Ellen G. White: The Lonely Years: 1876-1891 (vol. 3)


The 1881 Camp Meetings After All

Although James White had given word in the Review when the camp meeting season opened that “Mrs. White is not in a condition of health to go the rounds of camp meetings as in year past” (The Review and Herald, May 24, 1881), she did consent to make an attempt to attend the early Michigan camp meeting at Spring Arbor, some fifty miles east of Battle Creek, near Jackson. It opened on Wednesday, June 1, but Ellen White, pressed for breath and feeling too ill to go into a series of meetings, stopped off with an Adventist family near the campgrounds. Early Sabbath morning James went to the grounds alone. Of her experience that day she wrote Willie and Mary in Oakland: 3BIO 158.4

I knelt with Brother Weed's family and felt that God indited prayer. I importuned the Lord for help, for light, for strength to bear my testimony to the people of God. Light came. I went upon the ground and spoke to a large congregation with great power and clearness. I endured the effort. Sunday I spoke in the afternoon upon temperance and was so much encouraged that I left appointment for evening and spoke in the evening.—Letter 5a, 1881. 3BIO 158.5

James reported that at that evening meeting his wife addressed the people “with clearness, point, and power, probably equal to any effort of her life” (The Review and Herald, June 7, 1881). Tuesday morning the deep impression came to her distinctly, “Go to Iowa; I have a work for you to do.” The Iowa camp meeting would open on Thursday. “I should as soon have thought of going to Europe,” she commented, “but I told your father my convictions, that I should go with him or alone. He seemed surprised and said, ‘We will go.’”—Letter 5a, 1881. 3BIO 158.6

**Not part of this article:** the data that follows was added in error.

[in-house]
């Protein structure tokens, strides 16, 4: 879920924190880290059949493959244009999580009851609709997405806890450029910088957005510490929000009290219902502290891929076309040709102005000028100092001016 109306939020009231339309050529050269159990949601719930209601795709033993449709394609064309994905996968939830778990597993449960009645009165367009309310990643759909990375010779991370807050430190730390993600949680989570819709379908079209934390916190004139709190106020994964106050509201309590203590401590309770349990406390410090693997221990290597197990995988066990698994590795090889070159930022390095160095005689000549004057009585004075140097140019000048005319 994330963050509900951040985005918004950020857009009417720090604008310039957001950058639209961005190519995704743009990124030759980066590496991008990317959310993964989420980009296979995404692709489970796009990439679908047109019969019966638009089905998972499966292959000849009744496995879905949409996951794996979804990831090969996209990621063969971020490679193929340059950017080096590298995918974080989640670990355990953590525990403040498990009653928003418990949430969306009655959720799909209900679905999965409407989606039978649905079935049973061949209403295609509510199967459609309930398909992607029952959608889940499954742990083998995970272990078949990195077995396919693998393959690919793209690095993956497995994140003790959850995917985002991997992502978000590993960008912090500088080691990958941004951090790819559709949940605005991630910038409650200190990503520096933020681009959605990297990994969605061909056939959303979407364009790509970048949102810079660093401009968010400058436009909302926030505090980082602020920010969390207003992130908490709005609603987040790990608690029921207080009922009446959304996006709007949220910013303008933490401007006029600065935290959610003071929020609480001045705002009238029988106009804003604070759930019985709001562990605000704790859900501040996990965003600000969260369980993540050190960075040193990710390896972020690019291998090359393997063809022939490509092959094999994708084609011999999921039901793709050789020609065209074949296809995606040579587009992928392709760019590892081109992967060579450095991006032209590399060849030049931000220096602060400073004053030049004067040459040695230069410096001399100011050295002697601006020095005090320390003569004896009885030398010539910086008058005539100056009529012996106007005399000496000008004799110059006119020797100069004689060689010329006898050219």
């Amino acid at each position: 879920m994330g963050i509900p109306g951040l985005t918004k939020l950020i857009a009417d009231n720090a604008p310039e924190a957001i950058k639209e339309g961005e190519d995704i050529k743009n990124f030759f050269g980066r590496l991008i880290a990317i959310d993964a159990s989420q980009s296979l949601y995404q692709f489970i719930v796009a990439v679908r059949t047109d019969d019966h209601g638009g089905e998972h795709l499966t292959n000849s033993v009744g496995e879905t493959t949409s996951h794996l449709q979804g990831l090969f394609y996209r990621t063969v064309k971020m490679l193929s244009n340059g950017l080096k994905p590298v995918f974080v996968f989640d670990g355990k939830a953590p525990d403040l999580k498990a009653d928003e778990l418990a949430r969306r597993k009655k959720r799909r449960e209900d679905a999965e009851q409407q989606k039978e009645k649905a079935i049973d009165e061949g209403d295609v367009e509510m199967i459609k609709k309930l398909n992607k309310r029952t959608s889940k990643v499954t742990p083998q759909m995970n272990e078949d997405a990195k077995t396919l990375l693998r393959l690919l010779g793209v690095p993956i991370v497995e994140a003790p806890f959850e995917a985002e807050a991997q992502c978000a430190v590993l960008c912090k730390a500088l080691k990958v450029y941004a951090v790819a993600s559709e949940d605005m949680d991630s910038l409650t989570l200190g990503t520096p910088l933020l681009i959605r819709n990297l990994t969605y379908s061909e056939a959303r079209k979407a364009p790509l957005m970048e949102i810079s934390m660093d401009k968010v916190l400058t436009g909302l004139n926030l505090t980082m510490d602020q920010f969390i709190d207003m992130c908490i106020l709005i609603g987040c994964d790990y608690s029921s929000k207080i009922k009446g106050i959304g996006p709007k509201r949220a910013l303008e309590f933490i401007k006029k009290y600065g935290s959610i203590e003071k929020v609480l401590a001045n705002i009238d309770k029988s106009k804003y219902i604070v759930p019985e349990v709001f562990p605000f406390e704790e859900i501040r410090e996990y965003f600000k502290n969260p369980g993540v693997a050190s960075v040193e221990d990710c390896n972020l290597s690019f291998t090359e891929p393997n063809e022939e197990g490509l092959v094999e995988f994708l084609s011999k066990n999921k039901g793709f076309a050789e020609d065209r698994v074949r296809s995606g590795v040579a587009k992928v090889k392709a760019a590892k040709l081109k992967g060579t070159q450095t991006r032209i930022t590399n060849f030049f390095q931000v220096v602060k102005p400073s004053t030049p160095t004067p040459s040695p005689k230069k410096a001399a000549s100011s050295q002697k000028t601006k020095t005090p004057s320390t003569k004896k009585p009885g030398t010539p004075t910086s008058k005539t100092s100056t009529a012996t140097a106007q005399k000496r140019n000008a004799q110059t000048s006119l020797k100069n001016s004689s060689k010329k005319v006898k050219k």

The camp meeting was to be held at Des Moines, opening Thursday, June 9. James and Ellen White arrived about noon on Friday. G. B. Starr, a young minister at the meeting, told of how on arrival Ellen White declared, “Well, we are here at the Lord's bidding, for what special purpose we do not know, but we shall doubtless know as the meeting progresses.”—In DF 274, “The Des Moines, Iowa, Temperance Experience.” Both James and Ellen White threw themselves wholeheartedly into ministry, with Ellen White speaking several times, but particularly on Sunday afternoon addressing the people with “great freedom.” 3BIO 159.1

A heavy rainstorm came up, calling for extra effort on her part to make the people hear. Following the meeting she went to her tent, bathed, and retired early for the night. She reported what then transpired: 3BIO 159.2

In one hour, a message came for me to repair to the tent and speak to some points introduced in their business meetings, upon the right of voting in favor of prohibition. I dressed and spoke to them about twenty minutes, and then returned to the tent.—Letter 5, 1881. 3BIO 159.3

The issue under discussion was on the matter of voting for prohibition. Twenty-six years later, G. B. Starr, laboring in Australia, was confronted with a similar question. He called to mind how Ellen White, at the Iowa meeting, related a dream in which she seemed to be in a large gathering where the temperance movement was being discussed. A fine-looking man with pen in hand was circulating a temperance pledge, but none would sign. As the visitor was leaving, he turned and said: 3BIO 159.4